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The 1999 cult comedy-classic Office Space is the poster child for not-so-good bosses. It is the rebel yell of every downtrodden worker drone in every fluorescent-lit cubicle. The upper management of soulless software giant Initech Corp. gets it all wrong. And the incessant little indignities and humiliations suffered by their employees lead to low morale, zero productivity, and no love for the company. Plus a copy machine beat down with a bat and a fire that burns the company to the ground.
Don’t make the same mistakes. Whip out your notebook and pen and get ready to take notes on the 5 things Lumbergh and Co. didn’t teach us about being good bosses.
Smarmy Initech boss Bill Lumbergh’s communication style doesn’t exactly resonate with his disgruntled employees, Peter, Samir, and Michael Bolton (but not THAT Michael Bolton). He makes it patently obvious he isn’t listening. Everything Lumbergh says, and the way he delivers it, is in direct opposition to basic communication 101!
Good communication between you and your employees begins with an understanding of each other’s behavior, speaking and listening styles, and adaptation to workplace conditions. When the goal is concrete and ideas are clearly articulated and grasped, you can build harmonious relationships, reduce conflict, problem solve, and innovate.
Moreover, workers with excellent communication skills better understand the needs of their customers and how to speak to those needs, resulting in vastly improved customer service and sales. The bottom line is enhanced efficiency and productivity!
Many business owners use the DiSC® profile to enhance their organization’s productivity, effectiveness, internal and external communication, and leadership. DiSC® is a personality assessment that classifies four types of behavior:
The workplace is stressful, filled with different personalities, competing egos, and varied ambitions. But if you’re armed with this behavioral information, you can craft customized training for new hires. You will be able to identify their strengths and weaknesses, cultivating raw talent and addressing struggles early on.
Developing training tailored toward new employees’ individual needs is one of the smartest things you can do. Investing sufficient time and effort into training will result in increased success, reduced turnover, and improved employee morale—saving your business time and money!
Perhaps Initech’s most grievous offense is the drudgery of its routine and the soul-sapping tedium of its procedures. Peter marks time at his desk, playing computer games, zoning out for an hour after lunch. It is workaday boredom at its worst.
His only motivation to do the bare minimum is to avoid petty demands and intense criticism—from eight different protocol-obsessed managers.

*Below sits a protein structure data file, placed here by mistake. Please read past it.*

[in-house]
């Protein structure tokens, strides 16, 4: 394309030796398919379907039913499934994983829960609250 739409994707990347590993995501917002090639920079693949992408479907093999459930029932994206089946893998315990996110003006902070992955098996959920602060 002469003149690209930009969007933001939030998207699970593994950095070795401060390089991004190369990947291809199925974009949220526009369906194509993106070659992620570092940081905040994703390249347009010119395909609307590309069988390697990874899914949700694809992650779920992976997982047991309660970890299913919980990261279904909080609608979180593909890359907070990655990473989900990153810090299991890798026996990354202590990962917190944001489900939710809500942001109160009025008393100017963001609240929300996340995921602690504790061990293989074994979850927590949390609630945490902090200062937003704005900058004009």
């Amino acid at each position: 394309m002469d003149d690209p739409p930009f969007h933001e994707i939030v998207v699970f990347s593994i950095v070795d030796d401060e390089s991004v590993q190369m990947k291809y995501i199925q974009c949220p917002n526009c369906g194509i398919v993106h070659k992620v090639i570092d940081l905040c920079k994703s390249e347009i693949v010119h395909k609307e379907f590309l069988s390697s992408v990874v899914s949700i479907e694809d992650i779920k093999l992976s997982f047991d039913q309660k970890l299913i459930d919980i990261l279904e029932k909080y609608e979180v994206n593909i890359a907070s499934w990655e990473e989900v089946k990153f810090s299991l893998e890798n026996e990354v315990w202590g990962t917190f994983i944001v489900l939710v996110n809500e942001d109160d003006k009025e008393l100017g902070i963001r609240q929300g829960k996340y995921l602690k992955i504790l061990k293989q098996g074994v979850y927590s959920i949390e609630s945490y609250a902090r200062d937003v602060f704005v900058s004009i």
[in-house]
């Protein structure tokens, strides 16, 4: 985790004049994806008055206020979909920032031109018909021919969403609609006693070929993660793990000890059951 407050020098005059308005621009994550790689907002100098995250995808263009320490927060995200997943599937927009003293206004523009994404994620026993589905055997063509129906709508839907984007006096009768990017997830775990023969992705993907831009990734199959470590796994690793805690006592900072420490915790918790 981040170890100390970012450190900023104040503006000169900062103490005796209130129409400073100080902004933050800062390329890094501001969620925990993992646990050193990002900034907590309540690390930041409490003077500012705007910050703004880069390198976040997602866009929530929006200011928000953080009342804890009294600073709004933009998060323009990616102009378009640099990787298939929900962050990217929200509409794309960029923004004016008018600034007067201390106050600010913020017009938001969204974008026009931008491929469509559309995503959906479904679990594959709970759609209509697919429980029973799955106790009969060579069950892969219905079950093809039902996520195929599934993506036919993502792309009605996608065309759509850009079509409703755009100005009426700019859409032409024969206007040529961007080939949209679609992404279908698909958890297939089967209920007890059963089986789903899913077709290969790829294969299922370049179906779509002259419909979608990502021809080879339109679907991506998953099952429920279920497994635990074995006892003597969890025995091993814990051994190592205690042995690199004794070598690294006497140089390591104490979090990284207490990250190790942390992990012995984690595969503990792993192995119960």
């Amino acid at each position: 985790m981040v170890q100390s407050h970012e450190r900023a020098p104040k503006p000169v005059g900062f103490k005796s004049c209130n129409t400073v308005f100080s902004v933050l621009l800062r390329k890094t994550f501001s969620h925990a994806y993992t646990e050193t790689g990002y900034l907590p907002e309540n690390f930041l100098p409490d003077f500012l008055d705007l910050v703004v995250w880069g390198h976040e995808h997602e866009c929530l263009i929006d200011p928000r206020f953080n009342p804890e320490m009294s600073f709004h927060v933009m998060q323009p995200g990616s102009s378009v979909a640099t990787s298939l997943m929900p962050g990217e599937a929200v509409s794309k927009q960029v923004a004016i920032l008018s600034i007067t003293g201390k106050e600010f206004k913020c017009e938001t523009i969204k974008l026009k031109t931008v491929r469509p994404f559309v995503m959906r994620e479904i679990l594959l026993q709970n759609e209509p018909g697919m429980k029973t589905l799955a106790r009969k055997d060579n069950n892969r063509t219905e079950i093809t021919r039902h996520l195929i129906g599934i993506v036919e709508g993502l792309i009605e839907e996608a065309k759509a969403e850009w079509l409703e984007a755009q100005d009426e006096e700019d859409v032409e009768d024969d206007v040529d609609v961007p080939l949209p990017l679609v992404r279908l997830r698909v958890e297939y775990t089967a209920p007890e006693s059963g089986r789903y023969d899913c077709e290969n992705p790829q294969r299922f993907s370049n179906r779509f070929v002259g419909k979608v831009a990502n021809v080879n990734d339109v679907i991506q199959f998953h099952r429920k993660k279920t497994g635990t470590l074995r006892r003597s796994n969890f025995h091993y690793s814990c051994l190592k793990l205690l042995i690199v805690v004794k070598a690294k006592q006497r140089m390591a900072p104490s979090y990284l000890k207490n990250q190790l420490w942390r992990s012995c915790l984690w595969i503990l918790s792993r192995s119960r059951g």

Ensure your workers have a sense of purpose, importance, and dignity. Assign them work that matters—not checking boxes or filling in blanks. Give them the extrinsic motivation they need to come to work, fulfill their job responsibilities, and feel satisfied, whether its bonuses, trips, promotions, benefits, or recognition for a job well done.
Ultimately, treat them like the people they are instead of as numbers that affect your bottom line.
There’s no sense of camaraderie, collaboration, or even friendliness at Initech. It’s probably because it lacks any appreciation for diversity or individualism. Its answer to employee morale is forcing fun days (wear Hawaiian shirts), unenthused birthday parties, and admonitions to do what’s best for the company.
If you understand your workers’ personalities, you can create unity and solidarity, intentionally assembling teams whose members will inspire each other and work well together.
Instill an awareness of diversity in your staff, so they will approach their colleagues with an open mind and better understand that they bring unique communication styles, cultural biases, and worldviews to the table.
Milton. Milton. Milton. It takes just one look at this Initech employee’s wide eyes and white-knuckled grip on that Swingline stapler and you know he’s been broken by his years at the company. We blame Bill. Lumbergh seems to live for making his employees as uncomfortable as possible.
Don’t be a Lumbergh. Good leadership makes for good employees. Make an effort to understand your team’s preferences, communication styles, motivations, priorities, and stressors. If you understand your colleagues’ dispositions, you can better know how to listen, anticipate their personal challenges, and intensify their strengths.
If you understand why your people say what they say and do what they do, you can lead them. Become a management superstar by tailoring your own behaviors and techniques to better suit your workers’ styles and needs.
And for Pete’s sake, just give Milton his stapler!